Letting noncitizens vote 'suffocates liberty' by making governments larger, Andrew McCarthy says

NYC on the verge of allowing non-citizens to vote locally

‘Outnumbered’ panel blasts Rep. Alexandria Ocasio-Cortez for claiming the U.S. relies on undocumented immigrants to ‘survive.’

Allowing noncitizens to vote in local elections “suffocates liberty” by making governments larger and more powerful, National Review Institute senior fellow Andrew McCarthy told Fox News Digital.

The New York City council on Thursday passed a measure allowing some 800,000 noncitizen residents the right to vote in local elections. The measure now goes to Mayor Bill de Blasio’s desk.

“Progressive Democrats push for noncitizen voting because they would like to solidify a permanent Democratic partisan majority,” McCarthy, the former assistant U.S. attorney for the Southern District of New York, said. “They reason that if they champion voting rights for aliens, then aliens will support them.

“Democrats are the party of government. If aliens are permitted to vote and do so in support of Democrats, the government will become larger, more intrusive and more redistributionist,” McCarthy added. “The bigger government becomes, the more it suffocates liberty and crowds out private investment — meaning funds would increasingly be allocated based on political favor rather than economic efficiency. That is how you kill a prosperous society.”

Andrew McCarthy, the former assistant U.S. attorney for the Southern District of New York, speaks during a House Intelligence Committee hearing on Capitol Hill in 2019.
(Anna Moneymaker/Bloomberg, File)

As McCarthy noted in a November editorial published in National Review, no New York City mayoral candidate has received 800,000 total votes since Rudy Giuliani in 1993. So, even if a fraction of those noncitizens eligible to vote did participate in local elections, that fraction could have significant electoral consequences.

Noncitizen voters would benefit Democrats if their support from U.S. citizens “continued to erode due to such issues as crime, underperforming and politicized schools and inflation,” McCarthy said. Additionally, if the populations of Democratic cities grow, states could be entitled to more representation in Congress and, therefore, more federal funding, he argued.

The legislation could also open the door for noncitizens to run for local elected positions, the former assistant U.S. attorney added.

“It is a bedrock principle of constitutional systems that legislation cannot amend a constitution — that can only be done by constitutional amendment. But, again, if a legislature is going to ignore the Constitution’s terms, all bets are off,” McCarthy explained. “So if it ignores the Constitution on voting qualifications, it might well ignore it on qualifications for office. That is why the state government should step in and clarify, whether by legislation or lawsuit, that noncitizens are not qualified to vote.”

Activists participate in a rally on the steps of City Hall ahead of a New Yok City Council vote to allow lawful permanent residents to cast votes in elections to pick the mayor, City Council members and other municipal officeholders, Thursday, Dec. 9, 2021, in New York. (AP Photo/Mary Altaffer)

Despite the fact that the legislation could have significant electoral consequences, voting patterns in New York City may not see much material change.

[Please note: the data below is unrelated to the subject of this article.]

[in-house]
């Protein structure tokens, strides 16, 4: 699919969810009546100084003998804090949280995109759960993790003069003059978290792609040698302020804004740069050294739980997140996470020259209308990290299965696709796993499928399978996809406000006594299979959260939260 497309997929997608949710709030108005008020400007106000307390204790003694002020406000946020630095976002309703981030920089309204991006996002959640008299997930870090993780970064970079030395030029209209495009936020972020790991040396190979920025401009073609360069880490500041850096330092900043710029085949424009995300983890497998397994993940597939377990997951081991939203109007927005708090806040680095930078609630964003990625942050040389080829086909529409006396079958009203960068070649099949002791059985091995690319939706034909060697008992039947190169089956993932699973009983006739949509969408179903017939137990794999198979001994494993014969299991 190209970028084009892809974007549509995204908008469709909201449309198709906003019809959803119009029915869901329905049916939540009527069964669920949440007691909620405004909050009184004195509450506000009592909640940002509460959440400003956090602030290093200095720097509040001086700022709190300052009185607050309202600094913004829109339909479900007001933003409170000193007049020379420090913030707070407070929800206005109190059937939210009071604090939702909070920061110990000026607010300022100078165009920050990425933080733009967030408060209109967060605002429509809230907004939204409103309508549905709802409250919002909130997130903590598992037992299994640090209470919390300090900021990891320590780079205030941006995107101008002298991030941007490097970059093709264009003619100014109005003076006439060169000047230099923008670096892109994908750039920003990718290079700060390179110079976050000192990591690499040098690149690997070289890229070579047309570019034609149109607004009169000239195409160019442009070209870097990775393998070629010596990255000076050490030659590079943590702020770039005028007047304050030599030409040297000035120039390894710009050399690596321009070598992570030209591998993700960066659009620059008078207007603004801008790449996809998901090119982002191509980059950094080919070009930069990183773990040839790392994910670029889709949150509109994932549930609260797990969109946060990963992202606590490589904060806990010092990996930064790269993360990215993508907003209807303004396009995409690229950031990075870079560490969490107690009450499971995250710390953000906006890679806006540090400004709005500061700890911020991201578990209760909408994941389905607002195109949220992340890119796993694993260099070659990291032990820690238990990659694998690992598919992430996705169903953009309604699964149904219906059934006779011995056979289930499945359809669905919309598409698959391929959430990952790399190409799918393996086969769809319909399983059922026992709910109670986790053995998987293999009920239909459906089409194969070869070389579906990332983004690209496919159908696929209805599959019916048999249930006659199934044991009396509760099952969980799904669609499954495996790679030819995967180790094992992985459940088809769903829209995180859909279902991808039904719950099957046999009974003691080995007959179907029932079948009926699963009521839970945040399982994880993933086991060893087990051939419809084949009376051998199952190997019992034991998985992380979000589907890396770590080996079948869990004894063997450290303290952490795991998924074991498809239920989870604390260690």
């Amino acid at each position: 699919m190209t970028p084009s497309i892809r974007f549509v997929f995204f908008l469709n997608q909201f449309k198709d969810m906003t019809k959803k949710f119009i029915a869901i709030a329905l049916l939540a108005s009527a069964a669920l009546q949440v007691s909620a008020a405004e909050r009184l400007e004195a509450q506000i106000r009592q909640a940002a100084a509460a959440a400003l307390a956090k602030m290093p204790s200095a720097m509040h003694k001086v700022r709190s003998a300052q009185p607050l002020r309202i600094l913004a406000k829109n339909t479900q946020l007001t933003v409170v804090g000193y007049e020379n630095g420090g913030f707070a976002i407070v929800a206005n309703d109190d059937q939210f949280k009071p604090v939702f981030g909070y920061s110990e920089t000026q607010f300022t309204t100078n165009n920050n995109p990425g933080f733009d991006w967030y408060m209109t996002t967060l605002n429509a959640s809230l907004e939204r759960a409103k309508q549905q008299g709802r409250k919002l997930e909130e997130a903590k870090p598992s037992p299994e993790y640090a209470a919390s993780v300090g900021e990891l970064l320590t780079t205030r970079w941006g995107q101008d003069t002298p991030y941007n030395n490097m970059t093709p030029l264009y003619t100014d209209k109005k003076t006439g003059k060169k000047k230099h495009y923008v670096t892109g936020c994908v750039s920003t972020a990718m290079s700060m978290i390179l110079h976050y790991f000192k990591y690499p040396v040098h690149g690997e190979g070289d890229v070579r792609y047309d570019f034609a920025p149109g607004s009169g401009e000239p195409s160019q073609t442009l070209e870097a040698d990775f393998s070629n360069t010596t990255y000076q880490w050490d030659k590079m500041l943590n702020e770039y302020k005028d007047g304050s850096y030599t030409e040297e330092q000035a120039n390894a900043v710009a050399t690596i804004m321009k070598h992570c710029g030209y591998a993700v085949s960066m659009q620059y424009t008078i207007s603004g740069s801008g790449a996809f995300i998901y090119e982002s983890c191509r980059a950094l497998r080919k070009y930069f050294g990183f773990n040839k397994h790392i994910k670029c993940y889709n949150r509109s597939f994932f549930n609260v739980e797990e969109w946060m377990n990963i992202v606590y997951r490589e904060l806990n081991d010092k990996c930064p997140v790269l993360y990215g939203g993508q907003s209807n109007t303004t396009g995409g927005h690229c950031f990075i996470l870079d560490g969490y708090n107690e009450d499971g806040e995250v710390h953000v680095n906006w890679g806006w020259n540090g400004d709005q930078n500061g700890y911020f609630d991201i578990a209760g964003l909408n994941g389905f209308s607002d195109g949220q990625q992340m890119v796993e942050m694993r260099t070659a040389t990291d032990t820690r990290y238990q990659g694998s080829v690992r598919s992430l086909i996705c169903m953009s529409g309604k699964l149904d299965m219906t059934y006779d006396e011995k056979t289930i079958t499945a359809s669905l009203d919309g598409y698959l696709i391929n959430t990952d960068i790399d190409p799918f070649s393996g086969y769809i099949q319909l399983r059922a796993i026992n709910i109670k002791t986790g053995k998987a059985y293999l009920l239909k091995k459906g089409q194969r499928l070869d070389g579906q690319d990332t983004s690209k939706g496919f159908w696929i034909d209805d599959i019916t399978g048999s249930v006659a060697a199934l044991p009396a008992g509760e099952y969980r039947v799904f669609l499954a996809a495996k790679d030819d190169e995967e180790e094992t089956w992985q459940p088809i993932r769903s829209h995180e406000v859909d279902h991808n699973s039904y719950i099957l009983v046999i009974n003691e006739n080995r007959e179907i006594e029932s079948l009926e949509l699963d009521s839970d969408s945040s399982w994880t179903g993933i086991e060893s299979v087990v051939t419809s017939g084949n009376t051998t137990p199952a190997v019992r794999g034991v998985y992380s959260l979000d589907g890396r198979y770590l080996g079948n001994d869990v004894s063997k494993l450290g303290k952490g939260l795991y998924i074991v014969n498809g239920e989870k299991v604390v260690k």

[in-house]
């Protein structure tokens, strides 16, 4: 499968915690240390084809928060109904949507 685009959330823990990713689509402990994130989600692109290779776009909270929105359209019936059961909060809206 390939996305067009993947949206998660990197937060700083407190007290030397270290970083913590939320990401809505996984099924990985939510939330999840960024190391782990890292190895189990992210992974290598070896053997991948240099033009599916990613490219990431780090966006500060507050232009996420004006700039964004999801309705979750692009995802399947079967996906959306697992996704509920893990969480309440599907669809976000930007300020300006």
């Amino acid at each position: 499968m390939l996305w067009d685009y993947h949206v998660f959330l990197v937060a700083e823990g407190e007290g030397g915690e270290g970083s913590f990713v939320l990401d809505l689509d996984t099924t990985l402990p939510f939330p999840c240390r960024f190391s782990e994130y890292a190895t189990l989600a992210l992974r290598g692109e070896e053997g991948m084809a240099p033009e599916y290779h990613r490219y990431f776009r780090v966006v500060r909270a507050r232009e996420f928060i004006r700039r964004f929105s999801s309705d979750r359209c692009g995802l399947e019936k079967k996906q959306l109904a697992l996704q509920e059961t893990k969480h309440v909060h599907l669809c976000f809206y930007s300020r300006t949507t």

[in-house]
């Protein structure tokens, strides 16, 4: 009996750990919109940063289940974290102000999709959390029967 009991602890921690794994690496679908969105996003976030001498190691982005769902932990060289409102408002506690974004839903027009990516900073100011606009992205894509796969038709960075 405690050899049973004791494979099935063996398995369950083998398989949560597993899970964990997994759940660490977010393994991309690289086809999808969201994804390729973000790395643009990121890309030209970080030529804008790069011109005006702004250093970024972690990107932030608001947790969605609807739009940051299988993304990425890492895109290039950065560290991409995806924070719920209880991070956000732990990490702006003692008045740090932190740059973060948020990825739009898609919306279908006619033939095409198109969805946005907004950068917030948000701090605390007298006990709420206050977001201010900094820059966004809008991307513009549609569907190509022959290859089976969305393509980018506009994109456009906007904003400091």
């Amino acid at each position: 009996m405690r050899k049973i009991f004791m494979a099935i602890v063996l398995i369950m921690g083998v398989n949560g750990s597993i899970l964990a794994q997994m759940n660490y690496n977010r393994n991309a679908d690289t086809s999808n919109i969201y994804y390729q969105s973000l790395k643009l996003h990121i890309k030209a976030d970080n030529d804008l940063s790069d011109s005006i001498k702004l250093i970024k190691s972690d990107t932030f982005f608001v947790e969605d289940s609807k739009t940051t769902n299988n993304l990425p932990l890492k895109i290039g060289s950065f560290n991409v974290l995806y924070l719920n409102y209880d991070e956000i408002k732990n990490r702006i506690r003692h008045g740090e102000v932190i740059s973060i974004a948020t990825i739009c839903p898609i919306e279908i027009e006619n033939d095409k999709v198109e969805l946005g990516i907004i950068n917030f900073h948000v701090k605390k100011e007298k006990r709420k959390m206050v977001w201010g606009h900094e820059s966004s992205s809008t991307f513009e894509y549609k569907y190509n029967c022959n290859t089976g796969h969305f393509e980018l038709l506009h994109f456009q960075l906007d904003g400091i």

“After all, the city is already a haven of progressive Democrats, so adding more people who will vote for progressive Democrats will not change much,” McCarthy said. “Nevertheless, if the voting rights of citizens are canceled out by noncitizens, many of those citizens would relocate to places where their democratic and constitutional rights were protected. That would further erode the tax base of the city at a time when a financial crisis is looming…”

McCarthy concluded that “citizenship is fundamental to membership in a national community that shares benefits and burdens; voting must be limited to citizens because voting is what determines the destiny of the national community.”

“Those principles are rudimentary to a functioning republic. It is perilous that we even have to point this out, let alone fight over it,” McCarthy added. “The fact that we do necessarily means these principles are losing their persuasive force. It is hard to conceive of how we ultimately survive as a constitutional democracy if we lose attachment to the things that make us a constitutional democracy.”

Voters sign in at Frank McCourt High School for New York’s party primaries, June 22, 2021, in New York. New York City, long a beacon for immigrants, is on the cusp of becoming the largest city in the U.S. to give noncitizens the right to vote. (AP Photo/Richard Drew, File)

Democratic city and state lawmakers cheered city council’s passage of the bill, which now goes to Mayor Bill de Blasio’s desk for signing. The mayor’s office did not respond to an inquiry from Fox News.

“In one of the most diverse cities in the world, we need to ensure that there is adequate representation for all New Yorkers. That starts by expanding the scope of who is allowed to vote in our local elections,” New York City Council member Ydanis Rodriguez, who introduced the legislation, said in a statement Thursday. ”Immigrants in New York City own over half of the local businesses and contribute over $190 billion dollars to the citywide GDP.”

Rodriguez added that more than half of the city’s “frontline essential workers are immigrants” and about one in five “are noncitizen New Yorkers.”

New York City-based noncitizens will be eligible to register to vote by December 2022 and cast ballots by January 2023.

Undocumented immigrants will not be allowed to vote, as is the case for all noncitizen voting legislation that exists in the U.S. today.

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